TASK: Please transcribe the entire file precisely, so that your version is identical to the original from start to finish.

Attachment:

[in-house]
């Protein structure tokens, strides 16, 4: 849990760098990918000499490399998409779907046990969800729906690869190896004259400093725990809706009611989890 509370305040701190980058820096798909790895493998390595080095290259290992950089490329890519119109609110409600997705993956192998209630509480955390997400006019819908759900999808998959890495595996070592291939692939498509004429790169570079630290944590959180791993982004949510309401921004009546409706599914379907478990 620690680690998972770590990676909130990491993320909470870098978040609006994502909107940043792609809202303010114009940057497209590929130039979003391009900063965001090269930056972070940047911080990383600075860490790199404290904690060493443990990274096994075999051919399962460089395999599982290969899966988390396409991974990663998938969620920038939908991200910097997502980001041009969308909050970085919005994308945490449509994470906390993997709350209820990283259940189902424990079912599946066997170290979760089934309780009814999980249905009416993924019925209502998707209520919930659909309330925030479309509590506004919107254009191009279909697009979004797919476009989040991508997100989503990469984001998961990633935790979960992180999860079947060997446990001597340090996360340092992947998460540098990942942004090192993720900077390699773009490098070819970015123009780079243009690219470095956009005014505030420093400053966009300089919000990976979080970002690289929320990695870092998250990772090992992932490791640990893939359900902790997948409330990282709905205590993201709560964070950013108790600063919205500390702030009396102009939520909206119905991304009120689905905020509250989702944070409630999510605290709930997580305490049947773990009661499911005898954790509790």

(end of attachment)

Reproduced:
[in-house]
């Protein structure tokens, strides 16, 4: 849990760098990918000499490399998409779907046990969800729906690869190896004259400093725990809706009611989890 509370305040701190980058820096798909790895493998390595080095290259290992950089490329890519119109609110409600997705993956192998209630509480955390997400006019819908759900999808998959890495595996070592291939692939498509004429790169570079630290944590959180791993982004949510309401921004009546409706599914379907478990 620690680690998972770590990676909130990491993320909470870098978040609006994502909107940043792609809202303010114009940057497209590929130039979003391009900063965001090269930056972070940047911080990383600075860490790199404290904690060493443990990274096994075999051919399962460089395999599982290969899966988390396409991974990663998938969620920038939908991200910097997502980001041009969308909050970085919005994308945490449509994470906390993997709350209820990283259940189902424990079912599946066997170290979760089934309780009814999980249905009416993924019925209502998707209520919930659909309330925030479309509590506004919107254009191009279909697009979004797919476009989040991508997100989503990469984001998961990633935790979960992180999860079947060997446990001597340090996360340092992947998460540098990942942004090192993720900077390699773009490098070819970015123009780079243009690219470095956009005014505030420093400053966009300089919000990976979080970002690289929320990695870092998250990772090992992932490791640990893939359900902790997948409330990282709905205590993201709560964070950013108790600063919205500390702030009396102009939520909206119905991304009120689905905020509250989702944070409630999510605290709930997580305490049947773990009661499911005898954790509790």